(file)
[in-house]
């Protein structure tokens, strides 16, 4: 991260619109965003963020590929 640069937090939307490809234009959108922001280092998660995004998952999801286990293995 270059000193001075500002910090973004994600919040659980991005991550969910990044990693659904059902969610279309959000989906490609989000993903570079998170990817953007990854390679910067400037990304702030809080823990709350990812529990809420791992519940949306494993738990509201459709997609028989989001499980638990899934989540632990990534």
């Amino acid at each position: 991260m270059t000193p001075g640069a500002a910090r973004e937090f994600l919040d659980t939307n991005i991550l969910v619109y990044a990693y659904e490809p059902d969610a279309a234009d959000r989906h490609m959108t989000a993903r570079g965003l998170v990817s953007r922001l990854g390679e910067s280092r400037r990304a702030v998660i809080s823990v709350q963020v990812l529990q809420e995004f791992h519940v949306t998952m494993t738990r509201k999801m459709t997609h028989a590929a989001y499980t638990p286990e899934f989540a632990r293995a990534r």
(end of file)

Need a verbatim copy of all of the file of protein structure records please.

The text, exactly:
[in-house]
């Protein structure tokens, strides 16, 4: 991260619109965003963020590929 640069937090939307490809234009959108922001280092998660995004998952999801286990293995 270059000193001075500002910090973004994600919040659980991005991550969910990044990693659904059902969610279309959000989906490609989000993903570079998170990817953007990854390679910067400037990304702030809080823990709350990812529990809420791992519940949306494993738990509201459709997609028989989001499980638990899934989540632990990534």
């Amino acid at each position: 991260m270059t000193p001075g640069a500002a910090r973004e937090f994600l919040d659980t939307n991005i991550l969910v619109y990044a990693y659904e490809p059902d969610a279309a234009d959000r989906h490609m959108t989000a993903r570079g965003l998170v990817s953007r922001l990854g390679e910067s280092r400037r990304a702030v998660i809080s823990v709350q963020v990812l529990q809420e995004f791992h519940v949306t998952m494993t738990r509201k999801m459709t997609h028989a590929a989001y499980t638990p286990e899934f989540a632990r293995a990534r």